Page 63, leave out lines 41 to 45 and insert (", and
(b) they are approved by the Secretary of State for the purposes of this subsection,
they shall have effect in relation to each of those schools despite anything in subsection (2).").

The noble Lord said: My Lords, in moving this amendment I shall speak also to Amendments Nos. 165, 167, 168, 176 and 177. Noble Lords will be astonished to hear that these are technical and clarificatory amendments aimed at removing any possible confusion to which the present drafting may give rise.

Amendment No. 164 provides clarification on two points. First, it prevents any implication that there is a general procedure for co-ordinated admission arrangements to be approved by the Secretary of State. He does so only in order to ensure that the duty to meet parental preference under Clause 85(2) does not prevent proper co-ordination. Secondly, it prevents any implication that the Clause 85(2) duty to respect parental preference is displaced completely where the Secretary of State approves co-ordinated arrangements. The duty continues to apply to the admission authorities in question, except where a situation is covered by a specific requirement in the co-ordinated arrangements.

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Amendment No. 176--if I may take the amendment out of numerical order--makes clear that members of the local education authority may be observers at the hearing of an appeal panel considering the appeal by a governing body against an LEA's decision that the school should admit a twice excluded pupil. These observers cannot be present at the stage at which the appeal panel deliberates on the case it has heard and arrives at its decision.

I am sure noble Lords will agree that local education authority members should not be present when an appeal panel makes its decision on a case to which the LEA has been a party. Appeal panels must be seen to be impartial and governing bodies must have confidence that this is the case. In this respect, Amendment No. 176 would bring the procedures under Schedule 25--it is the schedule concerned with children excluded from more than one school--in line with those for admission appeals under Schedule 24, which is the general admission appeals schedule.

Amendment No. 177 is simply a tidying up amendment. It abridges the reference to the ways in which proposals to introduce banding may be given effect under Schedule 6. The phrase "fall to be implemented" replaces the existing reference to approved or otherwise determined.

Amendment No. 165 would bring in a sensible, and very limited, new regulation-making power. The Bill allows for occasions when a major change in circumstances leads an admission authority to vary the arrangements which it has already determined and which have therefore achieved local agreement. Where it wants to make a variation, however, the Bill currently requires that the admission authority must refer the matter to the adjudicator in every case.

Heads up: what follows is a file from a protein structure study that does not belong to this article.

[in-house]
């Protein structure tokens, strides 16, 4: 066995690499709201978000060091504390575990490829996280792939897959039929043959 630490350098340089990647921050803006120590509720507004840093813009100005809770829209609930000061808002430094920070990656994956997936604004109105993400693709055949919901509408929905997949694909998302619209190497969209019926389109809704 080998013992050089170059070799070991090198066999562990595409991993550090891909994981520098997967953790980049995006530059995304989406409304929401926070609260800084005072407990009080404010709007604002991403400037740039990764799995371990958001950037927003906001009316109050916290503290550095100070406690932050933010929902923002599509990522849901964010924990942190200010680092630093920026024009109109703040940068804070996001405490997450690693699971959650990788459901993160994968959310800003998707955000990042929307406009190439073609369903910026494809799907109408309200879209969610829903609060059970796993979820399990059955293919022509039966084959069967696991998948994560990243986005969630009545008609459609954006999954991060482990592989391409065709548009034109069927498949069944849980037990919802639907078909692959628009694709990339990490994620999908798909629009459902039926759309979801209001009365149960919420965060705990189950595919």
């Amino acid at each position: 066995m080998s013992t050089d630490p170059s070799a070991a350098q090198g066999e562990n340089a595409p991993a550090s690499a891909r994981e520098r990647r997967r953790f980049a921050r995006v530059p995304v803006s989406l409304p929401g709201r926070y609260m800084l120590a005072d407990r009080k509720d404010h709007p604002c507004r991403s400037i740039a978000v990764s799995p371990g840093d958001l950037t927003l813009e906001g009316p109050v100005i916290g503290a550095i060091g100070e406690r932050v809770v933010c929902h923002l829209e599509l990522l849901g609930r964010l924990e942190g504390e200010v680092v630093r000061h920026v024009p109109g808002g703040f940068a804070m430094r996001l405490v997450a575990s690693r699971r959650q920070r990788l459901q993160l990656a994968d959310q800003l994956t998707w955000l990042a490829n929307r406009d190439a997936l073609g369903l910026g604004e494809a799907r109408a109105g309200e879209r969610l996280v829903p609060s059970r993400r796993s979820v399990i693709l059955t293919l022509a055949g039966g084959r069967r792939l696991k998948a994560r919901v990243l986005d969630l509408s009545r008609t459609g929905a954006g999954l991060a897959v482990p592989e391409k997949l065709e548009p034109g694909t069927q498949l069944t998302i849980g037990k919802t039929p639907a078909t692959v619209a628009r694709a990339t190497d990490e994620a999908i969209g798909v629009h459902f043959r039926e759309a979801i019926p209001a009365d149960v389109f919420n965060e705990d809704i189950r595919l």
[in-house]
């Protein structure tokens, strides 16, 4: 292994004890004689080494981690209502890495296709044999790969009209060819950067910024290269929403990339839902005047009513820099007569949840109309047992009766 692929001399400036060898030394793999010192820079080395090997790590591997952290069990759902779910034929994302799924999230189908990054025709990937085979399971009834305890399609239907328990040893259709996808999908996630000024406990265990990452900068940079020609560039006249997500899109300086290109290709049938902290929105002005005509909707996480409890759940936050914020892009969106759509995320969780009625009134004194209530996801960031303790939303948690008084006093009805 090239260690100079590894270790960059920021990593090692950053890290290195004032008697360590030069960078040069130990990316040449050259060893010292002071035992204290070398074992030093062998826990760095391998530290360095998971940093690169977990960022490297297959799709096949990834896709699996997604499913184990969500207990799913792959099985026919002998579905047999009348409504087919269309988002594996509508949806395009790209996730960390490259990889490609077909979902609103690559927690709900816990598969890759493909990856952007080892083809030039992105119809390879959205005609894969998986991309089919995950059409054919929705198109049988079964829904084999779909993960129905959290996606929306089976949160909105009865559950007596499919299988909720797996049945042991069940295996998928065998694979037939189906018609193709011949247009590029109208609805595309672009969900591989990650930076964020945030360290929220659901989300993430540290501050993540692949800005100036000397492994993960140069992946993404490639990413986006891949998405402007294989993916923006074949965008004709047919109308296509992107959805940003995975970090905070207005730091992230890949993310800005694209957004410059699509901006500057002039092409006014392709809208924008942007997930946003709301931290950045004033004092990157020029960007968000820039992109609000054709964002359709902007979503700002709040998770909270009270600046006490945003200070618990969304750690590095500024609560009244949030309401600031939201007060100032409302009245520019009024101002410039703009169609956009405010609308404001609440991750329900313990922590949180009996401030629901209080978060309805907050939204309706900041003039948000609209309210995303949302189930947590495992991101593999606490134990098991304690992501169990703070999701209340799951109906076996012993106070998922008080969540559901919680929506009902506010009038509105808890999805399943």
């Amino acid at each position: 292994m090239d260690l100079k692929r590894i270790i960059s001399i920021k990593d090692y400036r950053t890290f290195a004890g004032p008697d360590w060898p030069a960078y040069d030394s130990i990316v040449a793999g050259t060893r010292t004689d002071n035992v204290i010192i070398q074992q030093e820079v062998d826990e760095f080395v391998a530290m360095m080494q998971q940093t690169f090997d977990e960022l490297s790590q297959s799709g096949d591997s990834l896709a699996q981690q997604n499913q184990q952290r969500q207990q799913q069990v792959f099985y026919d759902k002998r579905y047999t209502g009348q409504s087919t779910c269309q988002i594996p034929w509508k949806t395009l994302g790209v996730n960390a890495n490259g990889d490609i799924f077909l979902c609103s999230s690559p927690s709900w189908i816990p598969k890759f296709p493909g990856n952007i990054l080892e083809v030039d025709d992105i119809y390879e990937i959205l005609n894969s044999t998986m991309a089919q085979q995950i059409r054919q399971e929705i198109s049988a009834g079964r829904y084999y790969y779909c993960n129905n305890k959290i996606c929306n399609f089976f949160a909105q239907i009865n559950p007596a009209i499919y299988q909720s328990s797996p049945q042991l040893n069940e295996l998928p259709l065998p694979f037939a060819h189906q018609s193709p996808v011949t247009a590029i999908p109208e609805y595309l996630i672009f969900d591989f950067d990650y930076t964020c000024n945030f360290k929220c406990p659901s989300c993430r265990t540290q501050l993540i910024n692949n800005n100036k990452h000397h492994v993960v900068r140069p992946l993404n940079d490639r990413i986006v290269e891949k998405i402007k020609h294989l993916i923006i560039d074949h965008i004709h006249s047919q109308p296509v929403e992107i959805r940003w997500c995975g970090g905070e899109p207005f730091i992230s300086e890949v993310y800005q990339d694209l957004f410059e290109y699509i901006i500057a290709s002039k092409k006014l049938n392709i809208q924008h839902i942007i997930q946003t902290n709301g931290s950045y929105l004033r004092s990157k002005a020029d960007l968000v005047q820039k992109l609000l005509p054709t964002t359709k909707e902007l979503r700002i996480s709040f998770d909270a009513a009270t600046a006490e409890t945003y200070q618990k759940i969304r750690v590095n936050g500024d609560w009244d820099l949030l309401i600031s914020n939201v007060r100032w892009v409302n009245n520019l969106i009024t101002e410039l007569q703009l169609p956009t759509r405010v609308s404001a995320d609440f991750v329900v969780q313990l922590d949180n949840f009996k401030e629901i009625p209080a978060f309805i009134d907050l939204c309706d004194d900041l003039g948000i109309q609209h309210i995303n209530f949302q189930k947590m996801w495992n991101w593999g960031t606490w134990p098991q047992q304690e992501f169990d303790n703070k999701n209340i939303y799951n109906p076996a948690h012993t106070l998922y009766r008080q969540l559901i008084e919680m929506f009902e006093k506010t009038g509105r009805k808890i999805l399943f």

Amendment No. 165 would allow for regulations to specify that this reference to the adjudicator would not be necessary for certain types of variation. It has the same purpose as the similar regulation-making power in Clause 89(1)(c) which allows the Secretary of State to specify matters which may not be referred to the adjudicator for determination. This amendment would work to prevent trivial variations coming to the adjudicator or those which are uncontentious, such as where a fire to a school might justify an immediate reduction in the school's published admission number. Amendment No. 167 is a consequential drafting change.

Finally, on Amendment No. 168, adjudication is an important element of the new admissions framework. The Bill gives the adjudicator--or the Secretary of State in certain circumstances--the power to hear objections to an admission authority's arrangements. If he upholds an objection, his decision is then binding on that admission authority.

In the majority of cases, it will not be necessary to spell out exactly what the admission authority must do to change its arrangements. In many cases, the change will be obvious. In many others, it will be sufficient for the authority to implement the adjudicator's or the Secretary of State's decision as it thinks appropriate.

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We have stressed in our draft interim guidance on admissions the need for admission arrangements to be co-ordinated locally. Some objections that are referred to the adjudicator may have implications for the co-ordination of the arrangements of a number of schools. Where objections are made against several schools, allowing each of them to implement the adjudicator's decision in different ways could threaten the desired co-ordination. This amendment will ensure that the adjudicator and the Secretary of State have the power--it may not have to be used often--to specify precisely what the new admission arrangements should be. It clarifies the adjudicator's powers on an objection and ensures that his decisions can result in co-ordinated arrangements where a number of schools are involved. I beg to move.